Calibrating Audio Signal Paths

 

Learn More About Calibrating Signal Paths in SoundCheck

Check out our calibration tutorials (section 2)

Read more about recommended audio interfaces to use with SoundCheck.

Learn more about AmpConnect 621 and AudioConnect 2, Listen’s self-calibrating audio interfaces

 

Video Script: Calibrate your Signal Paths with any audio interface

In any audio test and measurement system, your signal path begins and ends with your audio interface. Whatever software system and interface you’re using, it’s important to correctly calibrate all input and output channels to get accurate results

SoundCheck offers the ultimate flexibility for calibrating audio interfaces. Any number of channels can be calibrated, so whether you need two channels or sixty-four, each channel has its own unique configuration. This means it’s possible to have some channels calibrated with a 6-mic array for recording a response, while others are configured to measure motor vibration and RPM speed.

Not only can you mix different devices, but each channel can be calibrated using different audio drivers so it’s no big deal if you are combining something like a Bluetooth headset with analog ear simulators and a digital wav file.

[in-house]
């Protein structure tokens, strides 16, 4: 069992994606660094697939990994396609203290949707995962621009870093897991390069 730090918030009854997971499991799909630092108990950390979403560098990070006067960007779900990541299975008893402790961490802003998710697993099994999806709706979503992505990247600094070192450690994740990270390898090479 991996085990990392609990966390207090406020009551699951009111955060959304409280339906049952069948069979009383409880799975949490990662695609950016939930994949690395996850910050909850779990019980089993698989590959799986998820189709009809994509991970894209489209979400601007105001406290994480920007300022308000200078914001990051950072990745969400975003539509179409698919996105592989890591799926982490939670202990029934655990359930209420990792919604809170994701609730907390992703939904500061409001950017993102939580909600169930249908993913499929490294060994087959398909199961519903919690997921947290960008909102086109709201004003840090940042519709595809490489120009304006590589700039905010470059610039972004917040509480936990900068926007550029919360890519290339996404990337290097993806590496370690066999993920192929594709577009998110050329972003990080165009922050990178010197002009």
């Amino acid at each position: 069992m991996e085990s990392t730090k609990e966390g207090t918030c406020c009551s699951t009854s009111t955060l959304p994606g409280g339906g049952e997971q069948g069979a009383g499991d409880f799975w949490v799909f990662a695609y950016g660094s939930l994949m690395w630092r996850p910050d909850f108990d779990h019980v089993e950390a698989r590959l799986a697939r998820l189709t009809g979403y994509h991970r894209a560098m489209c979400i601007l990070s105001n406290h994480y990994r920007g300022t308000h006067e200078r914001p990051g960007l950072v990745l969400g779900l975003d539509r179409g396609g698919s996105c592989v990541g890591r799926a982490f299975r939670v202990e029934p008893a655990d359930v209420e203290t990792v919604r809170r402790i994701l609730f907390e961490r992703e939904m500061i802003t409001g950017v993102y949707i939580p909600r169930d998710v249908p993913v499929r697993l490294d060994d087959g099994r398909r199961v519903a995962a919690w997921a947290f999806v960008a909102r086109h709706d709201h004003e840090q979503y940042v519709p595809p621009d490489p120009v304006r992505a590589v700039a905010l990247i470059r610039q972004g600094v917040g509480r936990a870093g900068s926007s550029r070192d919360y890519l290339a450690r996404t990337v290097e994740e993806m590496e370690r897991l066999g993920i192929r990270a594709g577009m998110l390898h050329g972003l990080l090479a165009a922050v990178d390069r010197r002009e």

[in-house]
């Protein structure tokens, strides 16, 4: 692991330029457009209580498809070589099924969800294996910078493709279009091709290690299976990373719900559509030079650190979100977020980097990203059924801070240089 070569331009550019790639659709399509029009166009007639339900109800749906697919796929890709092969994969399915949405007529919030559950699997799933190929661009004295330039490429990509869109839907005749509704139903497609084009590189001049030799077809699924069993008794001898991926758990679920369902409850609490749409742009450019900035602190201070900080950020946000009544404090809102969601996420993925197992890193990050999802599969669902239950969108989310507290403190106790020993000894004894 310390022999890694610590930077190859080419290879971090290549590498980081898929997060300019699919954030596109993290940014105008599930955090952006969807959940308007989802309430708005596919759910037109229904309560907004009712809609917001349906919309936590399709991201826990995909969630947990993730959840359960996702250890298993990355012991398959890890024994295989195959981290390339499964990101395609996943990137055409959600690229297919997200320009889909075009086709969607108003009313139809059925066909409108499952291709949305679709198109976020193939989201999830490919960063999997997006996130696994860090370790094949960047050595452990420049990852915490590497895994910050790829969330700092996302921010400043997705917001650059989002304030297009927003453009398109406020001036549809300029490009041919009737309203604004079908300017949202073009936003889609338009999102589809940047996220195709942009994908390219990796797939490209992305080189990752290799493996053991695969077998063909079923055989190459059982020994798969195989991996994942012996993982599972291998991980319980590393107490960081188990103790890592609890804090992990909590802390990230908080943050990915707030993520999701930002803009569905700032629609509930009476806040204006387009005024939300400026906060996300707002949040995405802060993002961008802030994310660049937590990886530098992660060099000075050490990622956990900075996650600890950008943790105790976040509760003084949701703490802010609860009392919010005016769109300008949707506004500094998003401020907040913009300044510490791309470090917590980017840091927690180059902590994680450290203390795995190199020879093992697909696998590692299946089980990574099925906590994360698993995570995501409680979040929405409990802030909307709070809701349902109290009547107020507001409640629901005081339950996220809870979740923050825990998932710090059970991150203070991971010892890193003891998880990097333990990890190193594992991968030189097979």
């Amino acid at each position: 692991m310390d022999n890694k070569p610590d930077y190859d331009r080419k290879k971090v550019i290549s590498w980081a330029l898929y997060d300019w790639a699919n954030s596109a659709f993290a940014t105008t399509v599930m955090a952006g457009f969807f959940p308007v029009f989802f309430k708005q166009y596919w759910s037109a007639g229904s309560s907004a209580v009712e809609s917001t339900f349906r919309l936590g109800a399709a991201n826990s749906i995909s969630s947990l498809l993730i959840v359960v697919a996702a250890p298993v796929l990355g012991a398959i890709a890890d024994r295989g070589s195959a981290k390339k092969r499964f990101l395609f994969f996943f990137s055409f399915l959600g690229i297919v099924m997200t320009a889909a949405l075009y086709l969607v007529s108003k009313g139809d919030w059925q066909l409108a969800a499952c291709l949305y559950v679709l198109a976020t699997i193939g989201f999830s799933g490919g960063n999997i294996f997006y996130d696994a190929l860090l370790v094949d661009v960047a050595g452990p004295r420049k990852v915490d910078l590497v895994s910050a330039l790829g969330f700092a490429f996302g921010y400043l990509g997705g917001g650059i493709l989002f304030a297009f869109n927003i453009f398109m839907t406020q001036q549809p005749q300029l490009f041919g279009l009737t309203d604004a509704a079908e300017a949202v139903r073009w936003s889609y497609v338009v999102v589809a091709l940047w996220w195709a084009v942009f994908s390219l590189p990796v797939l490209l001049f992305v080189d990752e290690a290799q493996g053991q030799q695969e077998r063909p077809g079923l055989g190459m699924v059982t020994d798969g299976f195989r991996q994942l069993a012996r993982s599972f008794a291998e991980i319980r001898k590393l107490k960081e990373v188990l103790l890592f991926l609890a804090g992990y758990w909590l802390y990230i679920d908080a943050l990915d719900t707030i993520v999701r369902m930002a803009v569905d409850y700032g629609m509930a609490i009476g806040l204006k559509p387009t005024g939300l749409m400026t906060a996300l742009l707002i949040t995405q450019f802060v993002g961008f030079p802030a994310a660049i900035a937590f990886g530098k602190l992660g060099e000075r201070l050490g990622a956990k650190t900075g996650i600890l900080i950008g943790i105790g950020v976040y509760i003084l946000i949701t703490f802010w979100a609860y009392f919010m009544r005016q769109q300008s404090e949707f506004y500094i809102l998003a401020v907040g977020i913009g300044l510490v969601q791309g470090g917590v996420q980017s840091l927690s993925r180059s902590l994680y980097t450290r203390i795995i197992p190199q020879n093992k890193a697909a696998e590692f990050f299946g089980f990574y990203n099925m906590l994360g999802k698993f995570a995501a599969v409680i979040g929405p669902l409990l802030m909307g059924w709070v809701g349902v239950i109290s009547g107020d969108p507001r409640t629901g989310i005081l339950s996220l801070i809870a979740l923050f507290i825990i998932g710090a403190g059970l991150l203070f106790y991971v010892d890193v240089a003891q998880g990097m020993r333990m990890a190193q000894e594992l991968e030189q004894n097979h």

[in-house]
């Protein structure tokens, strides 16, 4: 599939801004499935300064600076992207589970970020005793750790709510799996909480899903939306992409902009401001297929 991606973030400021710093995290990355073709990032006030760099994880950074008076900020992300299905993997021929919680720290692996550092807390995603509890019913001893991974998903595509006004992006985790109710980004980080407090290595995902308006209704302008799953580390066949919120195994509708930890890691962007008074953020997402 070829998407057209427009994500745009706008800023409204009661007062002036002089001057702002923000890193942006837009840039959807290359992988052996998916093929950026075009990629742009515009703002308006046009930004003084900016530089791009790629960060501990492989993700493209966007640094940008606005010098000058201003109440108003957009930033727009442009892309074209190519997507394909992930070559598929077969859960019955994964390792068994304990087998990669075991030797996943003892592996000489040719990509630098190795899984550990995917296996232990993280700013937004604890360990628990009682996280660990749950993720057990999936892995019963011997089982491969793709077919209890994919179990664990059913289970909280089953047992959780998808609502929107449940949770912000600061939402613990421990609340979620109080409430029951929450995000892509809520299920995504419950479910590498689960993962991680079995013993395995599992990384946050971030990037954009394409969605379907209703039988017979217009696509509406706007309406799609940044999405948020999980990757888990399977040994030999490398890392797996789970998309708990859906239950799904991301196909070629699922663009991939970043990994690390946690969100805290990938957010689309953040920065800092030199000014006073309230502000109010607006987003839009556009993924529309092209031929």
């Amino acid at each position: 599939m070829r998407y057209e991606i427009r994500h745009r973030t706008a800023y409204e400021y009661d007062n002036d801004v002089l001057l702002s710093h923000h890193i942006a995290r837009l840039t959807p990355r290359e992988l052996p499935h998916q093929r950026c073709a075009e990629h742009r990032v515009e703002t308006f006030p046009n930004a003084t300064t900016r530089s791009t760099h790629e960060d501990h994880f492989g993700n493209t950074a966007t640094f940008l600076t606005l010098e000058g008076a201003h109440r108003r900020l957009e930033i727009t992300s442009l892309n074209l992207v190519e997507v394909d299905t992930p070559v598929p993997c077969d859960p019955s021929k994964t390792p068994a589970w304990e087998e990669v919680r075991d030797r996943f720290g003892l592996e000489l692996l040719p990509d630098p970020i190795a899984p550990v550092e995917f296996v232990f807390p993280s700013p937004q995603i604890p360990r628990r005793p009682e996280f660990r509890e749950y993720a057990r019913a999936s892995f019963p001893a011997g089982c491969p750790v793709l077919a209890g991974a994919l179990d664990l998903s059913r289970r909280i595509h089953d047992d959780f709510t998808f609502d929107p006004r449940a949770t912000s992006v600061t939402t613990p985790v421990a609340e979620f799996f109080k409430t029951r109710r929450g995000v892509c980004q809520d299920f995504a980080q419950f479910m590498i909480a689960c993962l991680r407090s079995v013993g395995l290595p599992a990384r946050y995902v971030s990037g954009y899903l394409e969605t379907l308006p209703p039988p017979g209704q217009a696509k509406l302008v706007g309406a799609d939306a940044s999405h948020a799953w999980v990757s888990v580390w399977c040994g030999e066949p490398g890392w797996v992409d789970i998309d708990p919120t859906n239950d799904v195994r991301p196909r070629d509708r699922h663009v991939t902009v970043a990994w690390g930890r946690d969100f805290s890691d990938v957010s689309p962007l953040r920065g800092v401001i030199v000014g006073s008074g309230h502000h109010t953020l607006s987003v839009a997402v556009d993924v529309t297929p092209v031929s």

This flexibility ensures your test system is future-proofed and can even calibrate hardware that doesn’t exist yet, so long as it conforms to digital audio standards. Over the years we’ve calibrated USB, Bluetooth, Dante, AVB, A2B and more, as well as the more standard types such as WDM, ASIO, Core Audio and WASAPI.

To calibrate an audio device, you need to measure both the Vp in and Vp out values as well as the latency at all the sample rates you will be using.

You can do this directly from the hardware editor itself. You’ll need an AC multimeter that’s accurate to at least 250Hz, and an adapter to insert it in the input / output chain of the audio interface during the calibration process. Should the need arise for field calibration, that can also be done using this method.

To avoid this step, when you purchase a 3rd party interface directly from Listen, we’ll determine the Vp values and the latency before it leaves our facility. All you need to do is enter the device values from the provided calibration sheet into the hardware editor, and you’re ready to start measuring.

Our own all-in-one audio test hardware takes this one step further with self-calibration. With both the 2-channel AudioConnect 2 and the 6-in, 2-out AmpConnect 621, hardware editor  values are measured during manufacture and stored on the device. These values are auto-populated in the hardware editor when it’s connected via USB, so you never need to manually calibrate these devices. If you swap hardware, the calibration is automatically updated.

To learn more about calibrating signal paths in SoundCheck, check out our online knowledgebase and user manual.